This post is a far-cry from photography, but I feel it’s interesting business information for any photographer or creative artist to consider.
I’m assuming you’re probably already aware of Google Analytics, but if not, check out more info here. It’s a very powerful and useful (and free) tool that photographers can use to track website traffic.
I set up my analytics account about a month ago and since then haven’t touched it. I wanted to see what type of results my current online marketing efforts were offering, so I didn’t alter any keywords or page content. The results were compelling. Here is a brief synopsis of what I found interesting:
– Traffic is coming equally from referral sites (Facebook, Twitter, other websites), direct traffic, and engine searches. I find this interesting that just as many people type in radiantphotography.com, as do people clicking links to the site, and people finding the company through search. I really thought the referral sites would take the lead, assuming most people don’t type direct URLs in much anymore. People really feel compelled by my business card and face time to look up the site after meeting me. That’s great, but in the future I’d really like to see more search and referral results. I’m obviously not using the internet to my full advantage right now. That said, I’ve never mailed out a promo piece or done an Adwords campaign, so the personal/social marketing I am doing is working.
– Most of the site’s visitors are using Internet Explorer. 41% of the viewers are using a Windows-based Internet Explorer setup for their web viewing. Followed by Windows/Firefox, Mac/Safari, then Mac/Firefox setups. So when designing anything on the web page, it’s important to use CSS code that will display in IE acceptably, something IE had always had trouble doing. While I’d love to say that art directors, art buyers, and other creatives on Macs are our primary audience right now, that’s not the case. It may not be for naught, however, since some of the corporations we market to use system-wide Windows computers in their business. Another factor in using this browser info for site design is the fact that most visitors are using high-res monitors (1440, 1280, 1024 pix wide). I used to design websites at 800×600 pix to serve the lowest common resolution used in the marketplace. That type of website would look minuscule on today’s LCDs. Knowing I’ve chosen a better size for our current site makes me feel confident that our images adequately presented on the viewer’s screen.
– “Photography of celebrities” is our second highest keyword hit, right under “Radiant Photography”. I Googled the term today (6/1/09) and sure enough we come up as the second Google result. That’s a position some photographers would pay money for, so our keywording is definitely working. However, combined with the browser results above, I feel like the wrong people are finding us. Magazine art directors are more than likely using Safari in their Mac-driven world, probably followed by Firefox and Opera. Combine the term “photography of celebrities” with IE browser and we’re probably getting teens or star-struck fans Googling around for pictures of their favorite celebrities…something we don’t offer. This also explains the 36% bounce rate. Some folks are leaving after the first page view. They obviously know what they’re looking for and we’re not it. I don’t know what an acceptable bounce rate percentage is, but this number needs to come down through our future marketing efforts.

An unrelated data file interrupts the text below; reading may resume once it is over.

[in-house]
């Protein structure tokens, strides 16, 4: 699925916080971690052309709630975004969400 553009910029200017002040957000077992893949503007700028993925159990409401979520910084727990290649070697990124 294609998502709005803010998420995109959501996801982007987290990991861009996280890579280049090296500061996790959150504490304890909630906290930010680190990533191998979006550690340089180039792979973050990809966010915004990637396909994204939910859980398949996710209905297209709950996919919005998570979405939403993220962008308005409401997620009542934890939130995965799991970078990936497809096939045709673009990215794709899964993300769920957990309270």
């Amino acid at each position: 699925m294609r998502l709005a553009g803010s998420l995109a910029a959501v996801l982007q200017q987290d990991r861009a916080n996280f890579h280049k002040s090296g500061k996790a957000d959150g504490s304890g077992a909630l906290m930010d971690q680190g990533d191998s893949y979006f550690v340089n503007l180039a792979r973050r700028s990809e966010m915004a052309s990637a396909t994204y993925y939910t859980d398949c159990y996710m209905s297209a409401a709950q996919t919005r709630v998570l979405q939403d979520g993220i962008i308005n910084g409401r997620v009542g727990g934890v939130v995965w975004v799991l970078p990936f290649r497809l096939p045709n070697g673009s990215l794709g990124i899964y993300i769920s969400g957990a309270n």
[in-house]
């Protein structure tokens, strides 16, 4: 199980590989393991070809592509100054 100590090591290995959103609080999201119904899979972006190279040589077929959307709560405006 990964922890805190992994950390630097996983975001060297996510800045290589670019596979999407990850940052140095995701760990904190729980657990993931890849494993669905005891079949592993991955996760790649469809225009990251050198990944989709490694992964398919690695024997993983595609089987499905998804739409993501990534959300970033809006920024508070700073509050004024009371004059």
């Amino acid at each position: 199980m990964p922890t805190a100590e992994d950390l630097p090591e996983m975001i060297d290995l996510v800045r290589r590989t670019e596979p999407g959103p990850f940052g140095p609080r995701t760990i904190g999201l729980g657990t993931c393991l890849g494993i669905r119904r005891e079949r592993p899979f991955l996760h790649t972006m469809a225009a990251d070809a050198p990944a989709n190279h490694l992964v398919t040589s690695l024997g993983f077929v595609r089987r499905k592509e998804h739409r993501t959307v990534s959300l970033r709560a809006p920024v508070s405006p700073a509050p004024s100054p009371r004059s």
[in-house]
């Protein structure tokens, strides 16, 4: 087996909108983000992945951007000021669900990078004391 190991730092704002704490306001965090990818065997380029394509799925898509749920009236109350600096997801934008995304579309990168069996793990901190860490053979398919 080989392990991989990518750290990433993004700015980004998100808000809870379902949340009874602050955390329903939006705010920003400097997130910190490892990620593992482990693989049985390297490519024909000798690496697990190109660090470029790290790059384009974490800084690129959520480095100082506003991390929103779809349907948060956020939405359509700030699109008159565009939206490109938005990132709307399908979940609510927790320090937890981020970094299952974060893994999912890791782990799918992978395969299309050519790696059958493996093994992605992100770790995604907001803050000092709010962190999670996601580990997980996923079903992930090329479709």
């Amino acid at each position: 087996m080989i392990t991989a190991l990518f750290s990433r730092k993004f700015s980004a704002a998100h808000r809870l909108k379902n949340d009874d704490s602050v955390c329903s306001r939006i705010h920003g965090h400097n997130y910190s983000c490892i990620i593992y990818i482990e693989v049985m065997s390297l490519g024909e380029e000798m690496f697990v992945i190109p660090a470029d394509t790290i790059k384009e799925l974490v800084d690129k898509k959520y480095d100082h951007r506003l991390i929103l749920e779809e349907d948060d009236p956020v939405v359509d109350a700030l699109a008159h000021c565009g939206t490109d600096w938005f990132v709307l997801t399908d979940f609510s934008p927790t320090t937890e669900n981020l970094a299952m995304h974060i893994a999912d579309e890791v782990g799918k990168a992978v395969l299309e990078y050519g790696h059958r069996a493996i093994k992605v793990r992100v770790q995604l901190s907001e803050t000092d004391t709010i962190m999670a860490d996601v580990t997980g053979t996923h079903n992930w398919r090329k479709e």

While the results our mixed, I’m positive that using Google Analytics is a wise addition to our box of marketing tools. Our social marketing efforts are paying off and people are visiting the site. In another month or two we’ll have enough info to embark on our first Adwords campaign to directly target the art directors, buyers and editors we’re looking for. Same applies for our other project whiteproductphotography.com. There we will be interested in gaining marketing momentum with product manufacturers, designers, retail outlets, etc.
I’d like to see Google incorporate keyworded images into their analytics. To be able to track your keyworded images across the web and figure out which images get people to your site, would be an amazing tool for visual artists. I’d be more inclined to hand out sample images for people to use if I could track where they would end up and if they really paid off as online marketing pieces.
I’ll report back in the future as I learn more about Analytics and how useful it can be for photographers.